Accuracy of Bioimpedance Modalities for Fluid Assessment in Hemodialysis Patients: A Randomized Observational Study

*Corresponding author: Jacob C. John*, Graham T. Gipson, Christopher D. King, Timothy E. Bunchman and Oliver Karam

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observational study


Fluid overload is a major contributor to mortality in critically ill patients but is difficult to estimate clinically. Bioimpedance has been used to estimate fluid volumes with three different methods of analysis:1. single-frequency; 2. multi-frequency; 3. bioimpedance spectroscopy. The aim of this study is to assess the accuracy of different types of bioimpedance analysis in detecting changes in fluid volumes.
Prospective observational study, in end-stage renal disease patients requiring dialysis, in a tertiary care center. During hemodialysis, we assessed the correlation between change in estimated total body water volumes, as measured by all three methods of bioimpedance, and fluid volumes removed, as measured by changes in body weight.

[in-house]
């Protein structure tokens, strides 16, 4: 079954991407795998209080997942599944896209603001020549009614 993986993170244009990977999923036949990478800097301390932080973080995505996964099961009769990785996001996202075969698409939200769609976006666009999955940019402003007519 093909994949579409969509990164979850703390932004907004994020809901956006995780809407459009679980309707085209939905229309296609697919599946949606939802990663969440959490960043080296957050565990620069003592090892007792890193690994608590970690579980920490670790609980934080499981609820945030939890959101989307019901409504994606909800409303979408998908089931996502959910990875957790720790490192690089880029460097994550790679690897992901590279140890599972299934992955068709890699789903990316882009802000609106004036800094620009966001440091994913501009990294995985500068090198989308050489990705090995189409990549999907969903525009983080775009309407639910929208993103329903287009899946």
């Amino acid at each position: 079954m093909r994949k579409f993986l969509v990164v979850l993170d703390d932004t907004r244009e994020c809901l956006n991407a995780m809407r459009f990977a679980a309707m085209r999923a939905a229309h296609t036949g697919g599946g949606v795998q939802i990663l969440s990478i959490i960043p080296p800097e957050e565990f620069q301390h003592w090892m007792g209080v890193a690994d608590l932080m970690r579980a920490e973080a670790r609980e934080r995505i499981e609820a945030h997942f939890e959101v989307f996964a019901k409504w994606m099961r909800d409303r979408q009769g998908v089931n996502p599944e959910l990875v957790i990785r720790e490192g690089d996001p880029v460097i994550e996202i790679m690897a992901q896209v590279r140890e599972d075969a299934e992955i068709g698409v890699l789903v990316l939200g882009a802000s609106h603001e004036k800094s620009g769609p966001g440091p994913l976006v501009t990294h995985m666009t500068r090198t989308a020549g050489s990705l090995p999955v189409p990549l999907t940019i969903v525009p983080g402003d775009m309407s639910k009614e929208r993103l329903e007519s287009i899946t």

Twenty-four pediatric and adult patients were included in the study (median age 42.4 years) with a total of 30 study assessments performed. There was a weak correlation between change in body weight and change in estimated total body water volumes (R=0.15, 0.41, and 0.38, respectively). In the Bland-Altman analysis, the mean biases along with their associated 95% confidence limits of agreement were -0.23 L (-4.1 to 3.5 L) for single-frequency; -1.1 L (-4.1 to 1.9 L) for multi-frequency; and -0.6 L (-6.1 to 4.8 L) for bioimpedance spectroscopy.
In this study of end-stage renal disease patients requiring dialysis, the accuracy of bioimpedance measurement to evaluate fluid changes was poor, regardless of bioimpedance modality.
Body composition/physiology; Body fluid/physiology; Electric impedance; Extracellular fluid/metabolism; Renal dialysis.